"Glory to God in the highest, and on earth peace to men on whom His favor rests.
I'll admit, when I first saw this ornament on the Bronners CHRISTmas online store I thought, "Oh yeah, there's that verse about how 'the Lion shall lie down with the lamb'..." It seemed like a really cool reason to get the ornament. Of course, when I went to check Isaiah 11, I found no such thing. "They will neither harm nor destroy on all my holy mountain..." is the the main idea and summation behind the previous verses (Isaiah 11:9a). Where as in our day, we would never imagine letting a child play with a cobra nor would we put a wolf in the sheep pen and expect harmony--but one day, at least metaphorically, Jesus' reign will make this a reality.
But is "peace on earth"merely a future hope? Is it something that will elude us entirely until we literally see lions eating straw and leopards nuzzling nose to nose with goats (Isaiah 11:6-7)? Is there a way to better understand how this picture of a Lion and Lamb bring peace on earth?
I think so.
"Then one of the elders said to me, 'Do not weep! See, the Lion of the tribe of Judah, the Root of David, has triumphed. He is able to open the scroll and its seven seals.' Then I saw a Lamb, looking as if it had been slain, standing in the center of the throne encircled by the four living creatures and the elders... "
There it is. In John's vision he is encouraged to look at the Lion of Judah Who has triumphed and won the adoration of heaven. But when John looks, he doesn't see a Lion, but a Lamb Who appeared to have been slain. We're told later in Revelation 5:9-10 that the Lamb's life was used to redeem persons to fill the kingdom of God with citizens who are kings and priests. It's an amazing scene and a shocking one as well. Expecting a lion but finding a lamb would be supremely surprising and few things are more stupefying. Among them is God's wisdom to use men's murderous intent against His Son to reconcile them to Himself not to mention reconciling Jews to Gentiles and vice-versa.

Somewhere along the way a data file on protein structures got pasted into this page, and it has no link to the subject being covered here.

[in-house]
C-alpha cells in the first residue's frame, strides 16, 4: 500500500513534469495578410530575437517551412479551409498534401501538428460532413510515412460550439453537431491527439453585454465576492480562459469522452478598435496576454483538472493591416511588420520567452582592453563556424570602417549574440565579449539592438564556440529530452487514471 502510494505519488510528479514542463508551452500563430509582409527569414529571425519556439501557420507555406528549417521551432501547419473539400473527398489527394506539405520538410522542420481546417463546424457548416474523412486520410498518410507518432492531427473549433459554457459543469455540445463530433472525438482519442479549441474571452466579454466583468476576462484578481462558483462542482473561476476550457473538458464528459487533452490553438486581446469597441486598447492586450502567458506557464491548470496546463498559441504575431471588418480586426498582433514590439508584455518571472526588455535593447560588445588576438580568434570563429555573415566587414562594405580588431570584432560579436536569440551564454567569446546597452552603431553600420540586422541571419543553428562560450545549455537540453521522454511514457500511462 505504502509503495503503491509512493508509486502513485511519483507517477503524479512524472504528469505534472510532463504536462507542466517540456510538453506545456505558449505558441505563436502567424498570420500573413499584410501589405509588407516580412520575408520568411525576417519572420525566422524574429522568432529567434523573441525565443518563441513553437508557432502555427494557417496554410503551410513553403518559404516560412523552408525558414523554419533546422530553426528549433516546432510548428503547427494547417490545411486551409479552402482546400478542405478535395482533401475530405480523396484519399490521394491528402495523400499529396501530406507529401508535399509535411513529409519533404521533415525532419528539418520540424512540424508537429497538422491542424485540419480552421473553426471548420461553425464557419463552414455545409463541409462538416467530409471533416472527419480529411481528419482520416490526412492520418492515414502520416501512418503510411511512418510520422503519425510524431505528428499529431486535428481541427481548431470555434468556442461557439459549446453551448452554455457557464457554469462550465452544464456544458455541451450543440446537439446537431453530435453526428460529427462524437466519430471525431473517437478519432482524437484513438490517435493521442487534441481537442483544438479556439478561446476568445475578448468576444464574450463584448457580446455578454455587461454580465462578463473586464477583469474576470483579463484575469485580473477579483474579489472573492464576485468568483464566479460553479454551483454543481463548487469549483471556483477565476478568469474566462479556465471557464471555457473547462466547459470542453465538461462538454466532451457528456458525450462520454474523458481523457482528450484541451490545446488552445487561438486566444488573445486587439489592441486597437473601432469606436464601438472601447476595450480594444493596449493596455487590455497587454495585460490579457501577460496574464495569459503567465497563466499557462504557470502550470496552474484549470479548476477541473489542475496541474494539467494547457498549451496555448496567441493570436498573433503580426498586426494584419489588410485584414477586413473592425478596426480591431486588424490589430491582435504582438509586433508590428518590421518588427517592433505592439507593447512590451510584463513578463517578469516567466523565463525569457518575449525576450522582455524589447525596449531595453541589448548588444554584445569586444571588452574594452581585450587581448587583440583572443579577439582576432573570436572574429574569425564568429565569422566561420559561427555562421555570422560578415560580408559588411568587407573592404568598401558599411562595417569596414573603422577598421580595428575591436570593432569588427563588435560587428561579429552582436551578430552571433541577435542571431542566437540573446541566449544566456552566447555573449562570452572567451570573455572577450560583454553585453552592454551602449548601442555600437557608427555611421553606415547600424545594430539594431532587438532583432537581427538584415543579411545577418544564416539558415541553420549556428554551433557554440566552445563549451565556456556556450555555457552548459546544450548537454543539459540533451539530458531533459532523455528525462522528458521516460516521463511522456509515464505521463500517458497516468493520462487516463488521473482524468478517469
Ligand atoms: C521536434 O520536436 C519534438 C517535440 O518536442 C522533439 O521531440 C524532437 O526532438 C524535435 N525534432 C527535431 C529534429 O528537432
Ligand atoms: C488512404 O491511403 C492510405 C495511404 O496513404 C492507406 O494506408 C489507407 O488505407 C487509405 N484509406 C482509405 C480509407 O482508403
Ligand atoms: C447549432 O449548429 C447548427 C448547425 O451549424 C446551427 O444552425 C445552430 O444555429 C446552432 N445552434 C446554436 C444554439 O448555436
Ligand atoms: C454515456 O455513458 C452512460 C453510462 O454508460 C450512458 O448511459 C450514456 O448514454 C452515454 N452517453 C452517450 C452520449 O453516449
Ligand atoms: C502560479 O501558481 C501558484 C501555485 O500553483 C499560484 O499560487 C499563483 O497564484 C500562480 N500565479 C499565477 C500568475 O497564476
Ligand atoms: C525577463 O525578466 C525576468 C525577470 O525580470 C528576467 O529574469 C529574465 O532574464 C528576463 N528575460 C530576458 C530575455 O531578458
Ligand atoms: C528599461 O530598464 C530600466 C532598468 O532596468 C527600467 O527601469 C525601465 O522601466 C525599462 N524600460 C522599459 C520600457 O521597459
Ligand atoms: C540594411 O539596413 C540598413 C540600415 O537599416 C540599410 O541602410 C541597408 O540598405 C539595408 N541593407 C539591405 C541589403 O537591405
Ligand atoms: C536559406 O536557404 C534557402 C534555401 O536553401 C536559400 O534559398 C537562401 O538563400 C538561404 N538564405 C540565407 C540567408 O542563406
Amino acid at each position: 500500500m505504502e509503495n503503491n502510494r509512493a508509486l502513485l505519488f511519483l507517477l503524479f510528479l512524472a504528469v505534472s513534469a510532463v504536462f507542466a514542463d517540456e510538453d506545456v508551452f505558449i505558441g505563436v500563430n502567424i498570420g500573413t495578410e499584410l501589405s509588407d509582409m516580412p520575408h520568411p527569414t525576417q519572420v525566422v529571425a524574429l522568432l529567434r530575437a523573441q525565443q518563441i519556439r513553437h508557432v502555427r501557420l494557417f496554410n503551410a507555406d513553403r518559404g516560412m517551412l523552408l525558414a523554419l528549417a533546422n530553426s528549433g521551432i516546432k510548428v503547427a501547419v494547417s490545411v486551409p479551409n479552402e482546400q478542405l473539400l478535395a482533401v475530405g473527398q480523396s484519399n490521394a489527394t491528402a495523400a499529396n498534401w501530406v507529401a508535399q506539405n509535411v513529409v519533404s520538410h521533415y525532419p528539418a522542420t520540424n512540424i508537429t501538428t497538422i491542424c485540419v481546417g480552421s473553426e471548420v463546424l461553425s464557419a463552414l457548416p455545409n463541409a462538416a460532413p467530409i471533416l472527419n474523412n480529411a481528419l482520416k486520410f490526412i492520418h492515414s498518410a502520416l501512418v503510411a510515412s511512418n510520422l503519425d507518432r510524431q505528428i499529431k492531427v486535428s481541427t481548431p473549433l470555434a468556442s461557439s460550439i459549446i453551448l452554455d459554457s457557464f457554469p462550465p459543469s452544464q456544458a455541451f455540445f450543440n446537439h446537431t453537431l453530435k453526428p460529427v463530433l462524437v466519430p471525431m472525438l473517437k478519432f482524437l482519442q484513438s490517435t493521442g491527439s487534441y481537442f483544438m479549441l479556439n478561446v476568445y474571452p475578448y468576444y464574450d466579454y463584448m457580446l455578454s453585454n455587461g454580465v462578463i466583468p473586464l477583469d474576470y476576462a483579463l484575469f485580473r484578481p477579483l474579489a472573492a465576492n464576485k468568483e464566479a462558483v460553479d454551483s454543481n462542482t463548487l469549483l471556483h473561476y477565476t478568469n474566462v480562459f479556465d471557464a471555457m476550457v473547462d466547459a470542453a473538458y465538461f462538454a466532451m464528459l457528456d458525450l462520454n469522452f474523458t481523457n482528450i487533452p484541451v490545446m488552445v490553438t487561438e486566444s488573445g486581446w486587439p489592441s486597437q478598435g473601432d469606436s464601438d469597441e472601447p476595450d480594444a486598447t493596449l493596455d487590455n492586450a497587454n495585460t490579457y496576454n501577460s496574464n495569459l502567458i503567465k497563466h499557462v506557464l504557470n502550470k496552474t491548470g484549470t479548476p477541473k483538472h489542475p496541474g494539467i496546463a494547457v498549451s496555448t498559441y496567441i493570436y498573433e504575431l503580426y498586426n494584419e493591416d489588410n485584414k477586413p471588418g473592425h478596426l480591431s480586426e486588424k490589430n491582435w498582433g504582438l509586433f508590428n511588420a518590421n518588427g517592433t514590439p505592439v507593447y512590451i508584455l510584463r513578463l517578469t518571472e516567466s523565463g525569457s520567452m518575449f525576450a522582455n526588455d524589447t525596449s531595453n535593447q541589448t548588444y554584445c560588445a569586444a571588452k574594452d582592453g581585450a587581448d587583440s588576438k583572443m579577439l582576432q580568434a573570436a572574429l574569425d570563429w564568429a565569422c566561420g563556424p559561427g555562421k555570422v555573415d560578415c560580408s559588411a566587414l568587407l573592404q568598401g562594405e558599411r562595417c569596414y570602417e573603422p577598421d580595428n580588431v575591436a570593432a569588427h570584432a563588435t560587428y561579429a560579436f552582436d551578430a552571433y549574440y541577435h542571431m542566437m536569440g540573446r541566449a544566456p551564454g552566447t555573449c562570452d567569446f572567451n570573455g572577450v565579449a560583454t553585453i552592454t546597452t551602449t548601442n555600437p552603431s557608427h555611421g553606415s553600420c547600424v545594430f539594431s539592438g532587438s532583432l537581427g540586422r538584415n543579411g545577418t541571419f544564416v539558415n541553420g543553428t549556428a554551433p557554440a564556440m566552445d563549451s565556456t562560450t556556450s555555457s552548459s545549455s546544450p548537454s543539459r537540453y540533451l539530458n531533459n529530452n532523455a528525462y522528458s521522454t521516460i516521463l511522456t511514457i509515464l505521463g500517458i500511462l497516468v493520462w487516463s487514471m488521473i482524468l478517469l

"For He Himself is our peace, who has made the two one and has destroyed the barrier, the dividing wall of hostility, by abolishing in His flesh the law with its commandments and regulations. His purpose was to create in himself one new man out of the two, thus making peace and in this one body to reconcile both of them to God through the cross by which he put to death their hostility."
Christmas is a celebration of embodiment. The Incarnation opens up the immeasurable spiritual blessing encased in a human body. That God was at work to bring peace between Himself and humanity through the suffering and physical death of Jesus is a wonder for the ages. Faith in Christ's sacrificial act to justify us is what brings "peace on earth" between men and God (Romans 5:1). The Lion is the Lamb and He Himself is our peace.